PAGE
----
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Microcontroller Design

For successful and elegant controller circuitry.

Microcontroller Basics

Controller such as ATMEGA32U4 are often used as low-cost, low-power processing units for mechanical keyboard PCBs.
They often require various components of their own in order to function properly.

Choosing the Correct Controller

Space and function constraints will require different choices of controllers.

ATMEGA Series Pros Cons
  • Small form factor.
  • Powerful enough for most smaller keyboards.
  • Not enough pins for large matrices.
  • Not much lower price than 32u4.
  • No I2C support.
  • 25 I/O pins, slightly larger than 32u2.
  • Enough pins for most keyboard matrices.
  • Slightly increased size, and more required components.
  • Slightly more expensive than 32u2.
  • 40+ I/O pins. Handles the largest matrices just fine.
  • Extremely large size.
  • Very expensive.
  • Same size as 32u4, but requires no crystal.
  • No crystal means less chance of failure.
  • Overall small footprint.
  • Many I/O pins.
  • Two separate I2C busses.
  • Not QMK compatible.
    • Runs fine on Keyplus.
  • Requires 3.3v voltage regulator.

When in doubt, pick 32u2 for sub-60%, 32u4 for 60-80% and splits, and 1286 for 80+% keyboards.
When using 32u2, it is strongly recommended to bind B7 to PWM backlight, since it is the only pin known to work with QMK flawlessly.

Controller Layout - The Basics

  • Place the controller and its components in a position that allows for proper placement and breakout.
  • All decoupling capacitors must be placed as close to VCC/GND pin pairs on the controllers as possible. (Detailed below)
  • Break out other pins with even spacing and pattern in order to minimize wasted space.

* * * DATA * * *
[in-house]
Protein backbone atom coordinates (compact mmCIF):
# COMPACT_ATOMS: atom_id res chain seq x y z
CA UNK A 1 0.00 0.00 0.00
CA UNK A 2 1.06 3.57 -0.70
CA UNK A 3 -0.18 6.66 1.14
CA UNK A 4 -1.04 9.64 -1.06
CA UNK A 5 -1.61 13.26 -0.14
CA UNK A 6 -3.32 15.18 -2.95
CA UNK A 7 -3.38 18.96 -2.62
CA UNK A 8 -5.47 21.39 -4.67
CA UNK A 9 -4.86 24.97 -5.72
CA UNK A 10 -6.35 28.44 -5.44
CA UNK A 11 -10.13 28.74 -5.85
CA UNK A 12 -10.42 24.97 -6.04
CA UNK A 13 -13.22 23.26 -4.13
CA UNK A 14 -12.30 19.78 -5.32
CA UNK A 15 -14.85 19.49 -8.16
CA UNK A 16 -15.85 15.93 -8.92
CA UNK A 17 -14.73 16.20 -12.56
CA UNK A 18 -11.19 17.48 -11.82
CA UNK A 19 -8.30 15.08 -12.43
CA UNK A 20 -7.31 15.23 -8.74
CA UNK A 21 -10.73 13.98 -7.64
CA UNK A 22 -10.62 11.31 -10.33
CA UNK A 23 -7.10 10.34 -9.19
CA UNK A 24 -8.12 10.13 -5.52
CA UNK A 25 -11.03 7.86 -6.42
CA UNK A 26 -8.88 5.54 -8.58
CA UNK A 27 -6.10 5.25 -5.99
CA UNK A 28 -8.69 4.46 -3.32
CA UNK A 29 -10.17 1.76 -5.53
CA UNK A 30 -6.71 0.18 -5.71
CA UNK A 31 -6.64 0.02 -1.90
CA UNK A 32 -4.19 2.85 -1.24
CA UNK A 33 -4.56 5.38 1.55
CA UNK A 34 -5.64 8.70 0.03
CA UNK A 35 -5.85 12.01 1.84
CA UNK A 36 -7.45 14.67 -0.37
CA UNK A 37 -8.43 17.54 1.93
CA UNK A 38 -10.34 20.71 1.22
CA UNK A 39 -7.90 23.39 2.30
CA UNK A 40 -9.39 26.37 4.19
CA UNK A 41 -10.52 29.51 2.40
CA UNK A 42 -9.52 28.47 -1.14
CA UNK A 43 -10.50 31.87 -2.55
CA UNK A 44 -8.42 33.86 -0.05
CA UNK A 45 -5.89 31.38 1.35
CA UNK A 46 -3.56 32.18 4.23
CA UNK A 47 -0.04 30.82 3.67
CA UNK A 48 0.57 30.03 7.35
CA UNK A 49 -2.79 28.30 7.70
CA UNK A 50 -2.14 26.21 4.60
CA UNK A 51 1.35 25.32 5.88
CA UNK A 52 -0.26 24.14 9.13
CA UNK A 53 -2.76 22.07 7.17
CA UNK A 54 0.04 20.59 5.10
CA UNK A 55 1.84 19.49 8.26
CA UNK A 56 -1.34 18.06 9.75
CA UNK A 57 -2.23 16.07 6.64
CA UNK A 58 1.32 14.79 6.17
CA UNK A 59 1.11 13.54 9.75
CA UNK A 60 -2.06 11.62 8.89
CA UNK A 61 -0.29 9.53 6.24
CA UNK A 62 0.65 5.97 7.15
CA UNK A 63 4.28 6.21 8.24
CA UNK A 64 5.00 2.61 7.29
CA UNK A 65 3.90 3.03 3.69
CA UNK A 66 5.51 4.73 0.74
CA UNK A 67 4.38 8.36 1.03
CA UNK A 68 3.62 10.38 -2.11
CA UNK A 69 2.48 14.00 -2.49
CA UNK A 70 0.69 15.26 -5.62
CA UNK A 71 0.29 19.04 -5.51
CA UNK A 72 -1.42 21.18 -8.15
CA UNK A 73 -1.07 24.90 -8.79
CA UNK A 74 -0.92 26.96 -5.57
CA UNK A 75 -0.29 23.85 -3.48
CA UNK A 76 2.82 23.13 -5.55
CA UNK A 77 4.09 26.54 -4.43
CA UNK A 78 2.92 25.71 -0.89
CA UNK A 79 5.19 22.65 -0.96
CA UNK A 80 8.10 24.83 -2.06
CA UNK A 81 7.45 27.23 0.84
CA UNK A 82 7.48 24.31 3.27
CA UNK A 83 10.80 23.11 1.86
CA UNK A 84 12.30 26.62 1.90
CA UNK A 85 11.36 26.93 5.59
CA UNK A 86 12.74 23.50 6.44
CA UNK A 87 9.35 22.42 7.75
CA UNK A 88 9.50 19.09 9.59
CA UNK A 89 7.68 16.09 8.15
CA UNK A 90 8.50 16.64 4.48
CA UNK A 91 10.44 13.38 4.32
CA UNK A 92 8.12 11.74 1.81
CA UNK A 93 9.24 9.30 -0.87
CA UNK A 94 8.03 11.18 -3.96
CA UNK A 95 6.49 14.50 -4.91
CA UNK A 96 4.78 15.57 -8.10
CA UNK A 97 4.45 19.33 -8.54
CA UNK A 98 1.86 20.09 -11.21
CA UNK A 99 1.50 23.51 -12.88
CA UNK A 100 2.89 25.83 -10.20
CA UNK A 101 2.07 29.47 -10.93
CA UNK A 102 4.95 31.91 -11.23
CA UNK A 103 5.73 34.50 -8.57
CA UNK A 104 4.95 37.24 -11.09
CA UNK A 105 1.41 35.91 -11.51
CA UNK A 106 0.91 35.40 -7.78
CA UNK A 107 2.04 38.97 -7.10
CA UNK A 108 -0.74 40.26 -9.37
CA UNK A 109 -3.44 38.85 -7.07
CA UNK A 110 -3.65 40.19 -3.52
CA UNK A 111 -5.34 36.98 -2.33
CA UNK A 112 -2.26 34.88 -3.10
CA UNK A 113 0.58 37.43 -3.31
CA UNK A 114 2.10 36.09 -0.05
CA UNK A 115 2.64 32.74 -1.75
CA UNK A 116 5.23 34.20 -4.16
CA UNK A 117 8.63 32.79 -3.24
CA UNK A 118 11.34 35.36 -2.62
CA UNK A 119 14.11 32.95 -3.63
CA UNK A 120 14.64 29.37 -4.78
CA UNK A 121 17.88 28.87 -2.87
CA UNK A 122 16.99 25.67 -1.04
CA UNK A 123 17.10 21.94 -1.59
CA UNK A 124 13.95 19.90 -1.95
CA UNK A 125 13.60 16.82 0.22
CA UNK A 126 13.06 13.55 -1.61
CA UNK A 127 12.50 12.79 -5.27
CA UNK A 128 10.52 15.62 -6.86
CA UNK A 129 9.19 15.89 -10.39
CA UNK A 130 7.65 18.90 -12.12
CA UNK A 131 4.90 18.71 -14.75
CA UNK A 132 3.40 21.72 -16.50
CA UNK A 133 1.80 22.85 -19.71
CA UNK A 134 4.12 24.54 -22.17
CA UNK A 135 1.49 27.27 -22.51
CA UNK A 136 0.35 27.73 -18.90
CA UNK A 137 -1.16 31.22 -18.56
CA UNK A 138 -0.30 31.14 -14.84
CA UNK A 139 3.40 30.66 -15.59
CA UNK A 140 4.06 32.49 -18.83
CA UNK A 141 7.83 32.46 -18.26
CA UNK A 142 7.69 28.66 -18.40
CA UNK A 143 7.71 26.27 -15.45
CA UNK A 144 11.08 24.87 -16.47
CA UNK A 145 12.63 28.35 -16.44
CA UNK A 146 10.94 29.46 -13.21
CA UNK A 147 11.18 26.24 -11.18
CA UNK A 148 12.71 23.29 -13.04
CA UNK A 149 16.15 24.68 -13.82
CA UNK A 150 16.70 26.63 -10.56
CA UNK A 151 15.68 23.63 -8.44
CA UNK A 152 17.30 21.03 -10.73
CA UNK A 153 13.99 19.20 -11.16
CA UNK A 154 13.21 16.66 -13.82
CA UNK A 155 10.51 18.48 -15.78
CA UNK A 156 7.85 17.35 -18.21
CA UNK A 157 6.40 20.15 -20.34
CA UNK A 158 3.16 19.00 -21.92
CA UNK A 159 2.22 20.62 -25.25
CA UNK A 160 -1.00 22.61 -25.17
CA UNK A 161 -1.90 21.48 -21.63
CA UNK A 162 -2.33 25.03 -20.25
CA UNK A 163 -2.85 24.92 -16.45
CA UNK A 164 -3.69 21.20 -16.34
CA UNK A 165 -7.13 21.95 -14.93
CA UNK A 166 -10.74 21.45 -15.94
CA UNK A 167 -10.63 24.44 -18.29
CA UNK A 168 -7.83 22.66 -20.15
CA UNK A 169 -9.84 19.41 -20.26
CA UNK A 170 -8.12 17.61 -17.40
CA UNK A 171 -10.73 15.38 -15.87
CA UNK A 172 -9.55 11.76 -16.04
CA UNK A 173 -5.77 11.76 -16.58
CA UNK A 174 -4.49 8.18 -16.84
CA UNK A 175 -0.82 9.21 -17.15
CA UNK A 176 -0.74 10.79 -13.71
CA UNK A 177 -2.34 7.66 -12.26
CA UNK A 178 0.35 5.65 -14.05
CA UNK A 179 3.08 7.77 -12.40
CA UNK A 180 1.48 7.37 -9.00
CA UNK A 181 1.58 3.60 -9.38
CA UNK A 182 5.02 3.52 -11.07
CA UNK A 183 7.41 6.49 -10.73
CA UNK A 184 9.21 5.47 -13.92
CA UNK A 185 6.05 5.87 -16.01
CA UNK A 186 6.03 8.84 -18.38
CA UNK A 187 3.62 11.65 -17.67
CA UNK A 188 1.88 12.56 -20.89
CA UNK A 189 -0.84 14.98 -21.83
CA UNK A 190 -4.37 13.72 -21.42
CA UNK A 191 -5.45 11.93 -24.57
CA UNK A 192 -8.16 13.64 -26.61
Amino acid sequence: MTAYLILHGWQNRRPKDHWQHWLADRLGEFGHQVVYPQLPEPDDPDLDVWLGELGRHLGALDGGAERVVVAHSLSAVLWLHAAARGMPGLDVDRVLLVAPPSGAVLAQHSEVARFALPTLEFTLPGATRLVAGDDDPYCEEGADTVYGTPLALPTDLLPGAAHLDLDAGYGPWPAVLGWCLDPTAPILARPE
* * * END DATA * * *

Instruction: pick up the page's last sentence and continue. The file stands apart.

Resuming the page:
• Try to keep "dirty ground current", such as from RGB LEDs or backlighting, away from the controller. For example, run a separate ground plane for the controller, and join it together with the rest of the ground close to the USB port.

Crystal Layout


  • The crystal is one of the most sensitive parts of the controller circuit.
  • Place the crystal in a well-shielded position away from other traces.
  • Do not run any traces close to, through, or under the crystal area unless absolutely necessary.
  • Crystal and its decoupling capacitors should be fairly close to the controller.
  • Crystal layout should be relatively symmetrical.
  • "Dirty ground current" should never run through the crystal.
  • Do not use vias in crystal traces, since they mess with the fine capacitance requirements.
  • Surround the zone with a ground plane.

Crystal Load Capacitors

Controller Decoupling Capacitors

Placement is important

  • The microcontroller decoupling capacitors exist to prevent the controller from unleashing plenty of noise into the VCC and GND channels.
    • Yes, a whole board can fail if these lines are affected enough.
  • Place each decoupling capacitor as close to its respective VCC/GND pin pair as possible.
  • Feed through the capacitor for them to have effect.

Choosing the right values

  • Consult the official documentation and working prototypes for "correct" quantity and values.
  • Official documentation will usually state 0.1uF per VCC pin and 10uF for UVCC pin.
  • However, most common implementations will skip a 0.1uF to cut costs, and still run perfectly fine (i.e. Teensy 2.0, Teensy++ 2.0).

Regarding placement of the large capacitor

  • Placing the largest decoupling capacitor far from the microcontroller makes it a power reservoir for the entire board.
  • Placing the largest decoupling capacitor close to the microcontroller makes it a power reservoir for mainly the controller.
  • Most sources will say that the largest decoupling capacitor should be placed close to the controller instead of near the USB port.
  • It can be used as an "upstream filtering capacitor" by having all VCC current for the MCU travel across the capacitor pad before branching off to feed other VCC pins through their decoupling capacitors.